Fun astronomy facts to impress your friends with!

November 2014

1st – Looking to the southeast around 6:30 tomorrow morning you will see Mercury. The maximum temperature on this planet can reach 800°F!                           

2nd – Looking to the northeast around 11 o’clock tonight you will see the star Castor and below it the star Pollux. The orange star Pollux is cooler than the sun while the white star Castor is hotter than the sun!

3rd – Looking to the south around 8 o’clock tonight you will see the bright star called Fomalhaut. The Hubble Space Telescope photographed a planet orbiting this star!

4th – Looking to east around 6 o’clock tonight you will see the gibbous moon. If you have binoculars or a telescope you may be able to see Uranus above and to the right of the moon.

5th – On this date in 1906 astronomer Fred Whipple was born. He was the first astronomer to describe comets as "dirty snowballs".                                                                   

6th – Tonight’s full moon is named the Full Beaver Moon because beavers are seen preparing for winter at this time of year.

7th – Public telescope viewing will be held the James S. McDonnell Planetarium tonight with the St. Louis Astronomical Society. For more information visit www.slsc.org

8th – Looking to the southwest around 7 o’clock tonight you will see three bright stars.  These stars form the summer triangle. Even though it is fall you can still see some of the summer stars.

9th – Carl Sagan was born on this date in 1934. He was best known for his book "Cosmos". Sagan also promoted the search for extraterrestrial intelligence or SETI.

10th – Looking to the east around 8 o’clock tonight you will see the red star Aldebaran. This star is cooler than the sun and is part of the constellations Taurus the Bull.            

11th – Looking toward the center of the sky around 7 o’clock tonight you will see 4 stars that form a square. These stars form the great square of Pegasus a popular fall star pattern.

12th – Looking to the east around 1 o’clock in the morning and you will see the star Regulus, which is the brightest star of Leo the Lion. Regulus is a blue-white star which is hotter than the sun!

13th – Looking to the northeast around midnight tonight you will see Jupiter to the left of the moon. The temperature of the clouds of Jupiter is around -234°F

14th – Looking to the west around 9 o’clock tonight you will see a group of stars that form the Northern Cross. This pattern of stars is part of the constellation Cygnus the Swan.

15th – Looking toward the northeast around 5 o’clock tomorrow morning you will see the Big Dipper. In England the Big Dipper is known as the Great Plough.

16th – On this date in 1974 an interstellar radio signal was sent to the Hercules globular cluster. Looking to northwest around 7 o’clock tonight you will see Hercules where the cluster is located.                       

17th – Tonight is the peak of the Leonid meteor shower. To best see the meteors get to a dark location far from the city and look toward Leo the Lion in the northeast starting around midnight.                    

18th – Looking to the southeast around 6 o’clock tomorrow morning you will see the waning crescent moon above the star Spica. Spica is a blue-white star making it hotter than our sun!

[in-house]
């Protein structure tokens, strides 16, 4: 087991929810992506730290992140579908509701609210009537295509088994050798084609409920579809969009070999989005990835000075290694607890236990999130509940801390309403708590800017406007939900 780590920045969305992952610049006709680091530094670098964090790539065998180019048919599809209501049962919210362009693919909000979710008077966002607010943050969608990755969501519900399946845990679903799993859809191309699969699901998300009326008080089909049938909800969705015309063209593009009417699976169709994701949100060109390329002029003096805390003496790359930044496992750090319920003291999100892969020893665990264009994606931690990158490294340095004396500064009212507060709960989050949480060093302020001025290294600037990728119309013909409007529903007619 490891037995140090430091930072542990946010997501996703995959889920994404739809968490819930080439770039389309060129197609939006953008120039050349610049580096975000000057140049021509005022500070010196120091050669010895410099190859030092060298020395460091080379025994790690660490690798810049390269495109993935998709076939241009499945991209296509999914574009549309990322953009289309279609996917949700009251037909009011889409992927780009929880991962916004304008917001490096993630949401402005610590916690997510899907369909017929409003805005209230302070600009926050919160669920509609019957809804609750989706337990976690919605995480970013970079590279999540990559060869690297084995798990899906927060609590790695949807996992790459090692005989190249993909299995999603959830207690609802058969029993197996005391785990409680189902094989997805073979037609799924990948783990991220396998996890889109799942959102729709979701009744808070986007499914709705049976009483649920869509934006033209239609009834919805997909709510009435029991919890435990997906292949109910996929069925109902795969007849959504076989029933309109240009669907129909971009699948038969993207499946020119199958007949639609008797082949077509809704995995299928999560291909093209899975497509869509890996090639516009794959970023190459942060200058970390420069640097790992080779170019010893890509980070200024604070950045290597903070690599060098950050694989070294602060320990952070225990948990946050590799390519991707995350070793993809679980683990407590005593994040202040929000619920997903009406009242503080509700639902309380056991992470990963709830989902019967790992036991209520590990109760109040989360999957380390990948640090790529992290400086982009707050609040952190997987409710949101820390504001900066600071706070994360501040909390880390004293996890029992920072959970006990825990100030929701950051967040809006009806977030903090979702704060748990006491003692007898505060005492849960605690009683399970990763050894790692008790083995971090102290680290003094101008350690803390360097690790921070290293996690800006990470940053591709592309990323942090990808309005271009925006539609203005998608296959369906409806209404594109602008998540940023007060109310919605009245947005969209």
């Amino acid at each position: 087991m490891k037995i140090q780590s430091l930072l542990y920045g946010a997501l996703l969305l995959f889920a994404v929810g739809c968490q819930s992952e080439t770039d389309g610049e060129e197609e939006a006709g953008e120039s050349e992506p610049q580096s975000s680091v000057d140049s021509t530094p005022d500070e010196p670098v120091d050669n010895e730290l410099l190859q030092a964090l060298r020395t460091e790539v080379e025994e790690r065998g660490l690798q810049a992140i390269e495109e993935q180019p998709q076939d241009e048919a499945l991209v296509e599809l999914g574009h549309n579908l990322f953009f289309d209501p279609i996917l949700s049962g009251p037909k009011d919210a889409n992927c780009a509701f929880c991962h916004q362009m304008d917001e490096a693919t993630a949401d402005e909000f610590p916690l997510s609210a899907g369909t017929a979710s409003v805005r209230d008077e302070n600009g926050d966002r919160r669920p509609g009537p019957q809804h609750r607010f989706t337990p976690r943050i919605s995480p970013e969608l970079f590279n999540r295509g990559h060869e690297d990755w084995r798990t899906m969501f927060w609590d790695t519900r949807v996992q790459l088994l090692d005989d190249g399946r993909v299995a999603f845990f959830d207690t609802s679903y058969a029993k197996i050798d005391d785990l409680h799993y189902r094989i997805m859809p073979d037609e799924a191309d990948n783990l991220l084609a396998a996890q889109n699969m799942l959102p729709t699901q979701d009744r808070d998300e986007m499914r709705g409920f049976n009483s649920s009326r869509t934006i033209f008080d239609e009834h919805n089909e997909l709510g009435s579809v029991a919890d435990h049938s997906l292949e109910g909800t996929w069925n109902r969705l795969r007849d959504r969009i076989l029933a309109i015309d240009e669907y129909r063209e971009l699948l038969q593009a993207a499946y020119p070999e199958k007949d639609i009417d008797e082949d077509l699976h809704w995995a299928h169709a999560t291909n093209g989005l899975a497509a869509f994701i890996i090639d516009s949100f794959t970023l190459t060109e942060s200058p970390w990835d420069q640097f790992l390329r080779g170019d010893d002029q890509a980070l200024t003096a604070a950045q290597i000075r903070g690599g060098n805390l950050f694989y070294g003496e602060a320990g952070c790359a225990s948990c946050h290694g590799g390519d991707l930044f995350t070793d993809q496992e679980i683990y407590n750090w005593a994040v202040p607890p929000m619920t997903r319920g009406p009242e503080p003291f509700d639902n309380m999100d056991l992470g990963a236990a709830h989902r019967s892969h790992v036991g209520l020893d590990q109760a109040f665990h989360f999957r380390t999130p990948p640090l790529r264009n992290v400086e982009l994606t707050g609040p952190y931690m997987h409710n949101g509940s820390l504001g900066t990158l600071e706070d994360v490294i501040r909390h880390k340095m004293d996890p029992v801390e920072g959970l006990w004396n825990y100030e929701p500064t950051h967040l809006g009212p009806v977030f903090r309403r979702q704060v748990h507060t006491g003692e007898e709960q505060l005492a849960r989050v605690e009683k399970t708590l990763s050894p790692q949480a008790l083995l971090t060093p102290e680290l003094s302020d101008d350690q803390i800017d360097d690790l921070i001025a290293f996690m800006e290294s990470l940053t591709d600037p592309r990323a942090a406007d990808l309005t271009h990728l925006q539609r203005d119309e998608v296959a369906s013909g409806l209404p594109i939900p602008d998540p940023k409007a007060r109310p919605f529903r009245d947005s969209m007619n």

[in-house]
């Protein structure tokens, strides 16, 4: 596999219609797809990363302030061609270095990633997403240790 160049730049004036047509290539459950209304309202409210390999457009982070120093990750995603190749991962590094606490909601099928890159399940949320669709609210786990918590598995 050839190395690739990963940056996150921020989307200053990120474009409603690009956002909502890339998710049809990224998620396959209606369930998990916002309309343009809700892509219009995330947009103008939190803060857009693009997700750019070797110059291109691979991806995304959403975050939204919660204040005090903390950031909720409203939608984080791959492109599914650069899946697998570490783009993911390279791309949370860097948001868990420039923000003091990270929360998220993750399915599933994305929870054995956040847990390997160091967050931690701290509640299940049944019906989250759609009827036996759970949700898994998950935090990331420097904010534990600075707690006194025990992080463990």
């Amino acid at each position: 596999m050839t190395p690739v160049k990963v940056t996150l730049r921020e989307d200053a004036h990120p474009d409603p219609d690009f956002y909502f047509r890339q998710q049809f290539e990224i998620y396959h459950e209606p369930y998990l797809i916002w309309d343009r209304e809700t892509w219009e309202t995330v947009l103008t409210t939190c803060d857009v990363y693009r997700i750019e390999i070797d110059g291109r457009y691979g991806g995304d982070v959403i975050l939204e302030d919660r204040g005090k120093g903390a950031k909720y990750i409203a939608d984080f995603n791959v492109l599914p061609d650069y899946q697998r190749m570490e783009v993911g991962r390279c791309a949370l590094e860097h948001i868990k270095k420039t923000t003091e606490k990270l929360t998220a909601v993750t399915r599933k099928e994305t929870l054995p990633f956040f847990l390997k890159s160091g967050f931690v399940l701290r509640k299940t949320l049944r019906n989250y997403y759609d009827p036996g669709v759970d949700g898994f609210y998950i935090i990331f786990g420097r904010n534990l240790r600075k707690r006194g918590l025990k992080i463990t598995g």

19th – Looking high in the northeast around 10 o’clock tonight you will see the bright yellow star Capella. Since Capella is a yellow star it is similar in temperature to our 10,000 °F sun!                 

20th – Looking to the northeast around 6 o’clock tonight you will see a group of stars that look like the letter ‘W”. This is the fall constellation Cassiopeia, the Queen.

21st – Polaris is currently the North Star. Since the Earth wobbles on its axis, Vega will become the North Star in about 13,000 years. Look low in the northwest around 10 o’clock tonight to see Vega.     

22nd – Looking to the southeast around midnight tonight you will see Sirius, the Dog star.  It is the brightest star in the night sky as viewed from Earth and is hotter than the sun!

23rd – Looking to the southeast around 10 o’clock tonight you will see the constellation Orion the Hunter. Orion will be visible earlier in the evening, as we get closer to the winter season.         

24th – Looking to the east around 5 o’clock in the morning you will see the bright orange star Arcturus. This star is orange and cooler than the sun.

25th – Looking to the southwest around 6 o’clock tonight you will see Mars to the left of the waxing moon. The maximum temperature on the moon is 253 °F but only 70 °F on Mars.

26th – Looking to the east around 7 o’clock tonight you will see the Pleiades star cluster. This is an example of an open cluster and contains stars that are younger and hotter than the sun!

27th – On Thanksgiving you may recall that the pilgrims travelled to the new world aboard the Mayflower. Sailors measured the altitude of the North Star is in the sky to find the ship’s latitude.

28th – Looking to the east around 7 o’clock tonight you will see a group of stars that look like and upside down letter “Y”. This is the fall constellation Perseus the Hero.

29th – Looking to the east around 8 o’clock tonight you will see the red star Betelgeuse. This star is both older and cooler in temperature than our sun!

30th –Looking low in the west around 9 o’clock tonight you will see the star Altair. This white star is hotter than the sun and was featured in the classic Sci-Fi movie “Forbidden Planet”.